King of the Road: Bringing a Twin City Tractor Back to Life

A 1928 Twin City 27-44 Road King that was used hard and left for dead undergoes a complete restoration.

| June 2018

  • This 1928 Twin City 27-44 Road King (serial no. 250417) is one of 839 Road Kings built by Minneapolis Steel & Machinery Co.
    Photo by Tony Thompson
  • My daughter, Paige, and I out for the first test drive.
    Photo by Tony Thompson
  • A total of 839 Twin City 27-44 twin-cam tractors were built.
    Photo by Tony Thompson
  • The Road King on its arrival at the shop. Many parts were missing and all of the sheet metal was either missing or unusable.
    Photo by Tony Thompson
  • The radiator shroud, hood, gas tank, fenders and canopy irons were fabricated from new metal.
    Photo by Tony Thompson
  • Teeth on the pinion shaft bevel gear were chipped. This shaft was machined out of a large round blank to ensure strength from one-piece construction.
    Photo by Tony Thompson
  • Clutch components were cracked and rusted, requiring re-machined and new parts.
    Photo by Tony Thompson
  • The engine was badly worn, requiring a complete rebuild.
    Photo by Tony Thompson
  • The engine was badly worn, requiring a complete rebuild.
    Photo by Tony Thompson
  • The engine was badly worn, requiring a complete rebuild.
    Photo by Tony Thompson
  • I am shown here holding up what was left of the right front corner of the hood.
    Photo by Tony Thompson
  • With assembly complete, chassis paint begins.
    Photo by Tony Thompson
  • This 1928 Twin City calendar is the perfect companion piece for my restored 1928 Twin City 27-44 Twin-Cam tractor. The tractor shown on the calendar is also a 27-44.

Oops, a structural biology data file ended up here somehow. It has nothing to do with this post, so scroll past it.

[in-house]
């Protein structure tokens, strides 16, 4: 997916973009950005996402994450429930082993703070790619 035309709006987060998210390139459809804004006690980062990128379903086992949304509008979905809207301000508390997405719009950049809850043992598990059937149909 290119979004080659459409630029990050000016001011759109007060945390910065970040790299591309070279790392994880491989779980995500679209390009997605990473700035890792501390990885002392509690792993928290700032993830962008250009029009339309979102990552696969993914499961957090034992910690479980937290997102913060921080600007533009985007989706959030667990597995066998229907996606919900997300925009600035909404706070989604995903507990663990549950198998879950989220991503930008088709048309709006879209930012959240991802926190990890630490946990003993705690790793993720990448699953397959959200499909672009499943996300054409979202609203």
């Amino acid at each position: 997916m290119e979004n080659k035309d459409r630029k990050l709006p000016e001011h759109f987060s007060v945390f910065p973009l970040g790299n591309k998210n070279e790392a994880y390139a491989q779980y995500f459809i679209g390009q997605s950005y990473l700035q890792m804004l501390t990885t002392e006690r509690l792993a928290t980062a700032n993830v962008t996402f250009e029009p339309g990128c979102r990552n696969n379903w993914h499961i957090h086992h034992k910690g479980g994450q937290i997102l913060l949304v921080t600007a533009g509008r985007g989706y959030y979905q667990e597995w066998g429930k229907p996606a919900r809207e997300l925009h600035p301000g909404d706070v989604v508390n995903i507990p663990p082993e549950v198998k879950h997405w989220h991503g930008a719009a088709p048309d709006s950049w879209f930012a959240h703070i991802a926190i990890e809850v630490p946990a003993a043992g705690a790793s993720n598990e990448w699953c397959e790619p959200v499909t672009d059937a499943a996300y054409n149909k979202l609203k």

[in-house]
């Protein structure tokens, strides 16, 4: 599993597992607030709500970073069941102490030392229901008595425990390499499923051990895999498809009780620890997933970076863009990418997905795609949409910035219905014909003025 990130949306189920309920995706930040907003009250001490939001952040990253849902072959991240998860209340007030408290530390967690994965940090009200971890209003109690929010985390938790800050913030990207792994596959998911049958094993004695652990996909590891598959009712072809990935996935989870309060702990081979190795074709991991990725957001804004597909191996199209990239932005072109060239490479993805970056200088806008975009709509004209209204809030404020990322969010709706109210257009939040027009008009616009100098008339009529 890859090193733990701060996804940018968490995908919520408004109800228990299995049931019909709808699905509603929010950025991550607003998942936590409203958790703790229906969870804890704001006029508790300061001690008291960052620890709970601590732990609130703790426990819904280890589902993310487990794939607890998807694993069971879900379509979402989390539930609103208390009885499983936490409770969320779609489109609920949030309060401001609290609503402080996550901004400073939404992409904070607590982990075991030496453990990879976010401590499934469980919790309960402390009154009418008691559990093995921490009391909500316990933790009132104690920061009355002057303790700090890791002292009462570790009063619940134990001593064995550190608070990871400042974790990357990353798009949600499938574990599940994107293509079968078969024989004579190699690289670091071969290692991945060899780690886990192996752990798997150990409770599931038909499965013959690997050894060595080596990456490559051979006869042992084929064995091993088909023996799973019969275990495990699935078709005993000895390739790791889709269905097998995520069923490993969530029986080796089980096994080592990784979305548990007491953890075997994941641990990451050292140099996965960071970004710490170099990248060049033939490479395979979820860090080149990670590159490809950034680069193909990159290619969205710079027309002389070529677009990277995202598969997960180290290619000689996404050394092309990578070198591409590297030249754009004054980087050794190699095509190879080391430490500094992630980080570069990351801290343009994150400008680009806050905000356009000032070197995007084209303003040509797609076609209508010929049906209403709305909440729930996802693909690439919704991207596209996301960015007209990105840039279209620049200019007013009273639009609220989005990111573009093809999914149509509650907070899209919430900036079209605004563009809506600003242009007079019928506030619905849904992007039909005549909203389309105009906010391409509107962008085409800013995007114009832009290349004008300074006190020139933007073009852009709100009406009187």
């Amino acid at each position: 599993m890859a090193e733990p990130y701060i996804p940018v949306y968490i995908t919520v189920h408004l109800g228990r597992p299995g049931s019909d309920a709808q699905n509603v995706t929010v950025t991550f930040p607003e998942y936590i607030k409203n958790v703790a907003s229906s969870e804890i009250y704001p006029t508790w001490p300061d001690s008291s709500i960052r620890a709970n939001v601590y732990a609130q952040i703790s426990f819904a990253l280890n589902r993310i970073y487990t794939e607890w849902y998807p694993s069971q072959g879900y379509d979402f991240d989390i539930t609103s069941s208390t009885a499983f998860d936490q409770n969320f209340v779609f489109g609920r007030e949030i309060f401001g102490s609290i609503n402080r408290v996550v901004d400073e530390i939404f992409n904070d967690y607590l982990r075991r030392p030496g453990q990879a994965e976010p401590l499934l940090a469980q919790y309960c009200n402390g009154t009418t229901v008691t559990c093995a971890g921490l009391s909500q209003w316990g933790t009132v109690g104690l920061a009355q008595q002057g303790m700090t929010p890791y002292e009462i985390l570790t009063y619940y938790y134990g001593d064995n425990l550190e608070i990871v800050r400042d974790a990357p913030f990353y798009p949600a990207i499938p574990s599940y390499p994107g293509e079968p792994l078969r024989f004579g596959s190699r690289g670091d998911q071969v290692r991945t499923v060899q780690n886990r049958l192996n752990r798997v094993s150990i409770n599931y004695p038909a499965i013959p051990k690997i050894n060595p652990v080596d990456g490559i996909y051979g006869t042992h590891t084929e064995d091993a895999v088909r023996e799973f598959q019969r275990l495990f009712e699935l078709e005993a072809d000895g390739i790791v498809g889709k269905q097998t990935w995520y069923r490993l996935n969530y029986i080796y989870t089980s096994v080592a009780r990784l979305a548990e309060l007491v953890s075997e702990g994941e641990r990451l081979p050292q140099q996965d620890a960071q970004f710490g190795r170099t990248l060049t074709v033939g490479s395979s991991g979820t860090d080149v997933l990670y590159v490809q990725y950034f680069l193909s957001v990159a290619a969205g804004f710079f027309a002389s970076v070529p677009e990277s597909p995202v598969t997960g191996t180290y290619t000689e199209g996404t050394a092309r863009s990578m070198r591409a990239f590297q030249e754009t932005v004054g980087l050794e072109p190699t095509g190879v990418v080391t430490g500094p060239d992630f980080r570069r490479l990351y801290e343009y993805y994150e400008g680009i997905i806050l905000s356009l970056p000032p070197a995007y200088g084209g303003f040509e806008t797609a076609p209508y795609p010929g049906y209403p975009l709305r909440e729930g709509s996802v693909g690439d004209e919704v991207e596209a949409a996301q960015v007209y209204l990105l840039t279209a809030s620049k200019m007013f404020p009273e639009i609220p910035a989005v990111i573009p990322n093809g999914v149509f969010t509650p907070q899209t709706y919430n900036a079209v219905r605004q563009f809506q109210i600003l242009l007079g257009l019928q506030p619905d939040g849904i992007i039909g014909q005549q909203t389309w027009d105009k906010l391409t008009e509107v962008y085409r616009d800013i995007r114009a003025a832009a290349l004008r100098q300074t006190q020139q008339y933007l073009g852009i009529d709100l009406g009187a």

Image courtesy Tony Thompson
  • The Road King made easy work of this plowing demonstration in Albert City, Iowa.
    Photo by Tony Thompson

As a kid, I was fascinated with fixing and modifying toys. I grew up buying, repairing and selling bicycles, lawn mowers and snowmobiles. Eventually I was consumed by the idea of collecting and restoring trucks, cars and tractors. My love of antique agricultural history fueled a passion for early hand-start steel-wheeled tractors. After enjoying some Minneapolis-Moline farm tractors, I began to explore their historical predecessors, the old gray machines labeled as Twin City tractors.

In my search, I uncovered some really amazing engineering. In 1916, Minneapolis Steel & Machinery Co. was building a twin cam, 16-valve, 4-cylinder engine. Several decades ahead of its time, this remarkable power plant was to be fitted into a brilliantly designed unit-frame casting that housed the transmission and final drive in a constant bath of heavy oil.

That idea came at a time when most tractors were built on simple channel frames with exposed pinion and bull gears that suffered from rapid wear. Minneapolis Steel’s Twin City line tractors were truly an engineering marvel: I had found my new passion! After a 2-1/2 year search, I located a rough 1928 Twin City 27-44 Road King. I made a deal to bring it home and start collecting and fabricating needed parts to bring this sleeping giant back to life.

Assessing a complete restoration

This abandoned old workhorse was used as a road builder in central Minnesota for nearly four decades. In time, I would learn that it was used hard and left for dead. As I took the machine apart, I discovered the need for extensive restoration. I was looking at a lot of worn and broken pieces; others were missing altogether.



If ever there was a low point in our quest to “fix and play,” that was it. Pieces of the 10,000-pound brute were scattered everywhere and the project at hand appeared rather overwhelming. But quitting was not an option.

Have any of you ever wished surviving machinery like this could speak to you? I always imagined a grand tale spun from hard times, operator errors and creative emergency repairs, if we could only know of them.

Howard
5/29/2018 9:05:46 AM

This is the best documented restoration that I have ever seen. thank you so much for bringing this old girl back to life and sharing it with us. H. Lane.




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